Under the Affordable Care Act, hospitals that re-admit excessive numbers of Medicare patients within 30 days of discharge will face significant penalties. The maximum penalty is withholding 1 percent of a hospital’s Medicare reimbursement, increasing to 3 percent in 2015.

“That may not sound like a lot, but for hospitals already struggling financially — especially those serving the poor — losing 1 to 3 percent of their Medicare reimbursements could put them out of business,” the professors wrote recently in an opinion piece published by The Wall Street Journal.

“Giving hospitals an incentive to improve the quality of care and reduce the re-hospitalization of patients, thereby lowering Medicare costs, is a worthy goal. But the current approach flies in the face of the best medical science and jeopardizes the health of patients and the bottom line of hospitals,” they wrote. “Small and financially struggling hospitals lack the resources to effectively manage their discharged patients at home.”

Enhanced care

Meanwhile, Lodi Health is also continuing to develop its home health care program to be ready for the new national model, which requires additional options for aging patients to receive care at home.

Under this service, registered nurses, home-health aides, physical, occupational and speech therapists, and social workers visit and provide assistance with everything from wound care and medication instruction to pain management and end-of-life care. Many patients are elderly, and as the Baby Boomer generation ages, their in-home care needs are likely to increase.

Because health care reform requires everyone to obtain health insurance or be taxed, Hilsenrath thinks it could be a boon for the Lodi Health organization, since much of its funding comes from lower-income patients.

“This will be most pronounced in areas with high percentages of (currently) uninsured people,” he said. “These are often areas with high percentages of Hispanics, such as found in California and Texas. We will benefit disproportionally from this.”

Lodi Health reported more than $30 million in bad debt in its last annual report, and more than $40 million the previous year.

“Hopefully bad debt will decline even more going forward,” Hilsenrath said.

Until then, hospitals will have to find new ways to operate, probably with a greater shift to outpatient care and community-based approaches, he said.

Lodi Health has a lot going for itself, according to Joseph Woelfel, University of the Pacific Department of Pharmacy vice-chairman. Woelfel was the former chief patient safety officer at Lodi Memorial for 25 years and still serves as a member of its Community Advisory Board.

“With the new south wing addition and the new emergency department, Lodi Health is equipped and prepared for the future,” Woelfel said, adding that he is confident the hospital will remain solvent. “Their network of community clinics provides access well beyond the hospital walls.”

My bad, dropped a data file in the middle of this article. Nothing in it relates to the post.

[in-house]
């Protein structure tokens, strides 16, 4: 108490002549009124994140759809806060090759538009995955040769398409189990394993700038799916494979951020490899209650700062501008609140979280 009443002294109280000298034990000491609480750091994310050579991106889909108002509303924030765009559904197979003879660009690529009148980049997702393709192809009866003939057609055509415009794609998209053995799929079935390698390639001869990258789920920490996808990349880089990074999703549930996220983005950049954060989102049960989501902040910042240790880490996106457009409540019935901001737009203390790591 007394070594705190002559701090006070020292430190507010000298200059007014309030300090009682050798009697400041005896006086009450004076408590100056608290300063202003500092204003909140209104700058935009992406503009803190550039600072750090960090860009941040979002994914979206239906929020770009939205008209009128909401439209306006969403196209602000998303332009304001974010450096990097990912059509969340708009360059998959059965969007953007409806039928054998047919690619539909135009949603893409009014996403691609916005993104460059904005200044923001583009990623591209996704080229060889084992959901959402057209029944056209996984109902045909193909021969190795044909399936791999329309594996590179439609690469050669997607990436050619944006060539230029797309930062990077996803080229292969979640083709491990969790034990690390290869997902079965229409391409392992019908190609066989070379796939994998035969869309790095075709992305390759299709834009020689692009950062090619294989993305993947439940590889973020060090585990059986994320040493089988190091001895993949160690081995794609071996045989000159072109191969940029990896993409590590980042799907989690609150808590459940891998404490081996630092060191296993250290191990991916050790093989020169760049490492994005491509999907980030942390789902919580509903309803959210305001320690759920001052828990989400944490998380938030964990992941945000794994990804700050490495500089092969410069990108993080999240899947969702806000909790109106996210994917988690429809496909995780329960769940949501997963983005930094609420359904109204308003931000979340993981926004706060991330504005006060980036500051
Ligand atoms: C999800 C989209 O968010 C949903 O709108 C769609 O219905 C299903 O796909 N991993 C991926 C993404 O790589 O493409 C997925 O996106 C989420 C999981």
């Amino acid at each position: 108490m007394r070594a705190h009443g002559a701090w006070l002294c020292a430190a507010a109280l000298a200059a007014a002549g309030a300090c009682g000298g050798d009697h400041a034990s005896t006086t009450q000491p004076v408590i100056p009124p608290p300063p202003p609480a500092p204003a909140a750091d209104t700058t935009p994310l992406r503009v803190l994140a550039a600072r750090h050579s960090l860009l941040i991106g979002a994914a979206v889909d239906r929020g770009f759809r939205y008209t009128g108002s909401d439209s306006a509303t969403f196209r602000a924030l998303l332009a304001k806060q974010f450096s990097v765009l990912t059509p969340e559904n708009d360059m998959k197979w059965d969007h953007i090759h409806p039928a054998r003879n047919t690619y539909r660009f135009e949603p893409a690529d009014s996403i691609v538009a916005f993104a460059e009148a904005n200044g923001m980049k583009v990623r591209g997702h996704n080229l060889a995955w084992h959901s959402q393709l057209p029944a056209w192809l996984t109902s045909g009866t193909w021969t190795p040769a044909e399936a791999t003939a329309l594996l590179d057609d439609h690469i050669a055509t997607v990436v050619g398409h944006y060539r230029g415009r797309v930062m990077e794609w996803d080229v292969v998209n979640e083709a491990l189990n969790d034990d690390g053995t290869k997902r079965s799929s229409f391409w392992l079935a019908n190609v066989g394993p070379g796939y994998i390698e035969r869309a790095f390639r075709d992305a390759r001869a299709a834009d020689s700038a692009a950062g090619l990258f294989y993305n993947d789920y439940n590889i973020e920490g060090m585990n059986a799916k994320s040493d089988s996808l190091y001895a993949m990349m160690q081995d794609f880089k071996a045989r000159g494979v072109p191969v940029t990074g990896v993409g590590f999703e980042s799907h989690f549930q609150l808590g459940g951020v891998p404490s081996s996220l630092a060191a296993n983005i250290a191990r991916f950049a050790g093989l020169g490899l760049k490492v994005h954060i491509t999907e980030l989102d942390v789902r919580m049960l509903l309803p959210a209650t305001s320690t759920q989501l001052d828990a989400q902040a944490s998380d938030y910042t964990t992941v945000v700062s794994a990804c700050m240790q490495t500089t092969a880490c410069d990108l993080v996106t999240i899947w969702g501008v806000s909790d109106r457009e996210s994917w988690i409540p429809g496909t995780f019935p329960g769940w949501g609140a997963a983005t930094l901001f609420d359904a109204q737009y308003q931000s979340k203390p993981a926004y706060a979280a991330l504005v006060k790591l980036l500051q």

Additional revenue may be sought through treatments that private insurers pay a premium for, using big-ticket machines like a CT scanner acquired in 2009 for about $250,000 and the robotic da Vinci Surgical System, purchased last year for $1.6 million. With it, doctors completed 75 surgeries in gynecology, urology and general procedures in its first three months of operation.

On average, Lodi Health performs 36 CT scans per day, according to the most recent financial report. A McKinsey study of the medical market place found a typical piece of medical equipment will pay for itself in one year if it carries out between 10 and 15 procedures a day.

Then there’s the idea of acquisition by another health care system which could improve the hospital’s financial status, but it would mean loss of control, change of culture and maybe staff realignment, according to Hilsenrath.

He said he has no knowledge of any potential transactions, but would imagine the leadership has given the issue some thought. But if acquisition were to occur, he hopes terms would be public.

“The community owns the hospital, not management,” he said. “We, the community of Lodi, should get a fair price.”

‘In it for the long haul’

Meanwhile, as evidenced through its newly revamped website, Lodi Health is focusing on wellness and keeping community members healthier — another health care reform mandate. By this time next year, as health care reform continues to move forward, Farron said the fewer patients in the hospital, the better off financially the organization will be.

But, she cautions, it’s a careful balancing act: “If we’re not making our budget, that’s not good news because we have to keep the doors open for this community.”

In 1952, there were 14,000 residents in Lodi. Today, there are 65,000 — and the area served beyond Lodi’s boundaries has grown to more than a quarter-million people.

The hospital still remains on the original site, although it has undergone a number of modernization projects. Today, the old and new wings are bridged by a wooden footpath, flanked by a flowing fountain and teak patio furniture that hospital employees and visitors share. Plants like mini-lilies add to the peaceful ambiance, created by the new outside teal and terra-cotta walls that seamlessly tie together the old and the new.

Inside, a quiet elevator whisks a guest up to the new wing’s four floors, each named after local families that helped build it. It is clear this is still not only a community hospital, but a beloved local charity that solicits contributions at fundraisers held throughout the year.

Hospital board director Elizabeth Aguire, too, disputes rumors that the hospital could close its doors or be sold off.

“We’re in it for the long haul,” she said, adding that she believes the hospital’s finances are looking up. “We’re going to go with that plan and not deviate from serving the community.”

In the end, will Lodi Health survive the national health care shift as an independent nonprofit facility?

It’s impossible to predict the future, Harrington said.

However, pointing to the steps the organization has taken and achieved in order to hit the ground running once health care reform goes into place in January 2014, he is confident.

“From where we sit now, the outlook is quite positive,” he said.

Contact reporter Jennifer Bonnett at jenniferb@lodinews.com.

7 images

Dan Evans/News-Sentinel

Fred Hoffman, who recently underwent bypass surgery, uses an exercise machine at the Lodi Memorial Hospital cardiac and pulmonary rehabilitation center on Wednesday, Aug. 1, 2012.